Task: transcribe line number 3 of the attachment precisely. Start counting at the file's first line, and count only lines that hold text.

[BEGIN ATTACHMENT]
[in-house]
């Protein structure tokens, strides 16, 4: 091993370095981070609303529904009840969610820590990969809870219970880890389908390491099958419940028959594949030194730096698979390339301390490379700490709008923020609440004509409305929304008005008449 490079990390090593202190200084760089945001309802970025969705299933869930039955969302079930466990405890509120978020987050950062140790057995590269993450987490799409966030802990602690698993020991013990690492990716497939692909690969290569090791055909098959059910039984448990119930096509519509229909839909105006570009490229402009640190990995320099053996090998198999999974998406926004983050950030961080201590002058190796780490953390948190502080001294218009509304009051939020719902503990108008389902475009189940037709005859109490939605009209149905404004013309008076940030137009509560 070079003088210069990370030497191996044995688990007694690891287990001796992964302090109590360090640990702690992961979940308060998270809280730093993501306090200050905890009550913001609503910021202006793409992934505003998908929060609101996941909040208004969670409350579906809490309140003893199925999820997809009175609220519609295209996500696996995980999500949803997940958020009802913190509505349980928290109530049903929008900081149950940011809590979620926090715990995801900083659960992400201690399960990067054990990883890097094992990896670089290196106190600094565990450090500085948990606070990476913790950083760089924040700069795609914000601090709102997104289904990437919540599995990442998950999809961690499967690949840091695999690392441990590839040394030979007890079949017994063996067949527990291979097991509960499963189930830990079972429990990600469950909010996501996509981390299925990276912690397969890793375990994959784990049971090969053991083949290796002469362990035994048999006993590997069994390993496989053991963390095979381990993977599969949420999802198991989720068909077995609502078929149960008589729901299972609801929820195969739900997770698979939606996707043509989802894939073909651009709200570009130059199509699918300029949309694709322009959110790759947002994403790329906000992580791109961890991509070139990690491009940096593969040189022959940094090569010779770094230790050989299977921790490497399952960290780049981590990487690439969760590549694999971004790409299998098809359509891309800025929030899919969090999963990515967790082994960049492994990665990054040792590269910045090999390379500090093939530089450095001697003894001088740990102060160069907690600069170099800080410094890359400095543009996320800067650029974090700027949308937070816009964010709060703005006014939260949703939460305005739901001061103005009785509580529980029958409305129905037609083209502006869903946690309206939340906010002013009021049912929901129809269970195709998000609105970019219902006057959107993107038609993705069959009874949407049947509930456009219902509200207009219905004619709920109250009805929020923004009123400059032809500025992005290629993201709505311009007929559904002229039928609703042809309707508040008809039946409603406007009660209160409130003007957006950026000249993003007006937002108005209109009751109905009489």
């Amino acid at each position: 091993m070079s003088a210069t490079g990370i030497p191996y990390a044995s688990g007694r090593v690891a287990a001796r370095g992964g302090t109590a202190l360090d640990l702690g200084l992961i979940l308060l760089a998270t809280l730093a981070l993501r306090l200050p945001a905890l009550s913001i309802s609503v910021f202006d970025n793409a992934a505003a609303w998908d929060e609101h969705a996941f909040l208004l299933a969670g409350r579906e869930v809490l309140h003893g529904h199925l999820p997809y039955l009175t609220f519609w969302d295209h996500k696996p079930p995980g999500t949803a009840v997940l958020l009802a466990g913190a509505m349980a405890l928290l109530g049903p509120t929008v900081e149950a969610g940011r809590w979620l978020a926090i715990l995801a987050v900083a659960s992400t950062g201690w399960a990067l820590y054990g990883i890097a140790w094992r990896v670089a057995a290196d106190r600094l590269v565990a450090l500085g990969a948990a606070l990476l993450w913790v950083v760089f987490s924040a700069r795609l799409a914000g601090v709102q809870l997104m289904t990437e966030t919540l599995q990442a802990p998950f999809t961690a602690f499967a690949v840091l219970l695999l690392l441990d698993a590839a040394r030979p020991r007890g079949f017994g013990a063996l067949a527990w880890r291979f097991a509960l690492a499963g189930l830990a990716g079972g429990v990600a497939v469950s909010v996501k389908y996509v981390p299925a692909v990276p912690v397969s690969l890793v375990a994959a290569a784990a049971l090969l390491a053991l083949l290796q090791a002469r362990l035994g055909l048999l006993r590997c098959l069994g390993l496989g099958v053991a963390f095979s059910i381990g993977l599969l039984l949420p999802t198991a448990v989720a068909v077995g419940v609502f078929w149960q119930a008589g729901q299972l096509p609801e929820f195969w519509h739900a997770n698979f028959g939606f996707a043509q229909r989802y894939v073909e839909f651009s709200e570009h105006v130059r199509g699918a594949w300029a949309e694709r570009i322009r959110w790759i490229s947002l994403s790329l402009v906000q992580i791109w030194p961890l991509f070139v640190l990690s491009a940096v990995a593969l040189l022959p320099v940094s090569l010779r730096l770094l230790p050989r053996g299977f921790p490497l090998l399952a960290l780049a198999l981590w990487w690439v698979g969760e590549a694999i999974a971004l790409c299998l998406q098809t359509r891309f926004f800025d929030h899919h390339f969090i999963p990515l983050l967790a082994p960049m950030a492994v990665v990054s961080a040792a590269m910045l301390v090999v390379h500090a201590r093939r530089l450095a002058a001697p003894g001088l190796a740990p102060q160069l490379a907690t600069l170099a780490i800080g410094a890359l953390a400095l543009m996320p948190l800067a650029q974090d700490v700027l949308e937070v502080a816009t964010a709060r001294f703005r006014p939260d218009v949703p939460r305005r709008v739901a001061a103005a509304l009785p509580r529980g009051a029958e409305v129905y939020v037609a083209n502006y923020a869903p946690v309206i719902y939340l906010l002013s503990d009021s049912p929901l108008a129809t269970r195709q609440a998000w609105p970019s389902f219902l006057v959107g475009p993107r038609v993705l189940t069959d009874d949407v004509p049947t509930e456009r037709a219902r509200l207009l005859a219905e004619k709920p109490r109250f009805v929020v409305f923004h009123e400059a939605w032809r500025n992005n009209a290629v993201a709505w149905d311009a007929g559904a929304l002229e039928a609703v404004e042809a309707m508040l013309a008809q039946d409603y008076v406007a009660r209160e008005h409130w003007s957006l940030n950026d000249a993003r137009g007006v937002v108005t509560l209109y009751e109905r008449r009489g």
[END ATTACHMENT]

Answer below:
């Amino acid at each position: 091993m070079s003088a210069t490079g990370i030497p191996y990390a044995s688990g007694r090593v690891a287990a001796r370095g992964g302090t109590a202190l360090d640990l702690g200084l992961i979940l308060l760089a998270t809280l730093a981070l993501r306090l200050p945001a905890l009550s913001i309802s609503v910021f202006d970025n793409a992934a505003a609303w998908d929060e609101h969705a996941f909040l208004l299933a969670g409350r579906e869930v809490l309140h003893g529904h199925l999820p997809y039955l009175t609220f519609w969302d295209h996500k696996p079930p995980g999500t949803a009840v997940l958020l009802a466990g913190a509505m349980a405890l928290l109530g049903p509120t929008v900081e149950a969610g940011r809590w979620l978020a926090i715990l995801a987050v900083a659960s992400t950062g201690w399960a990067l820590y054990g990883i890097a140790w094992r990896v670089a057995a290196d106190r600094l590269v565990a450090l500085g990969a948990a606070l990476l993450w913790v950083v760089f987490s924040a700069r795609l799409a914000g601090v709102q809870l997104m289904t990437e966030t919540l599995q990442a802990p998950f999809t961690a602690f499967a690949v840091l219970l695999l690392l441990d698993a590839a040394r030979p020991r007890g079949f017994g013990a063996l067949a527990w880890r291979f097991a509960l690492a499963g189930l830990a990716g079972g429990v990600a497939v469950s909010v996501k389908y996509v981390p299925a692909v990276p912690v397969s690969l890793v375990a994959a290569a784990a049971l090969l390491a053991l083949l290796q090791a002469r362990l035994g055909l048999l006993r590997c098959l069994g390993l496989g099958v053991a963390f095979s059910i381990g993977l599969l039984l949420p999802t198991a448990v989720a068909v077995g419940v609502f078929w149960q119930a008589g729901q299972l096509p609801e929820f195969w519509h739900a997770n698979f028959g939606f996707a043509q229909r989802y894939v073909e839909f651009s709200e570009h105006v130059r199509g699918a594949w300029a949309e694709r570009i322009r959110w790759i490229s947002l994403s790329l402009v906000q992580i791109w030194p961890l991509f070139v640190l990690s491009a940096v990995a593969l040189l022959p320099v940094s090569l010779r730096l770094l230790p050989r053996g299977f921790p490497l090998l399952a960290l780049a198999l981590w990487w690439v698979g969760e590549a694999i999974a971004l790409c299998l998406q098809t359509r891309f926004f800025d929030h899919h390339f969090i999963p990515l983050l967790a082994p960049m950030a492994v990665v990054s961080a040792a590269m910045l301390v090999v390379h500090a201590r093939r530089l450095a002058a001697p003894g001088l190796a740990p102060q160069l490379a907690t600069l170099a780490i800080g410094a890359l953390a400095l543009m996320p948190l800067a650029q974090d700490v700027l949308e937070v502080a816009t964010a709060r001294f703005r006014p939260d218009v949703p939460r305005r709008v739901a001061a103005a509304l009785p509580r529980g009051a029958e409305v129905y939020v037609a083209n502006y923020a869903p946690v309206i719902y939340l906010l002013s503990d009021s049912p929901l108008a129809t269970r195709q609440a998000w609105p970019s389902f219902l006057v959107g475009p993107r038609v993705l189940t069959d009874d949407v004509p049947t509930e456009r037709a219902r509200l207009l005859a219905e004619k709920p109490r109250f009805v929020v409305f923004h009123e400059a939605w032809r500025n992005n009209a290629v993201a709505w149905d311009a007929g559904a929304l002229e039928a609703v404004e042809a309707m508040l013309a008809q039946d409603y008076v406007a009660r209160e008005h409130w003007s957006l940030n950026d000249a993003r137009g007006v937002v108005t509560l209109y009751e109905r008449r009489g």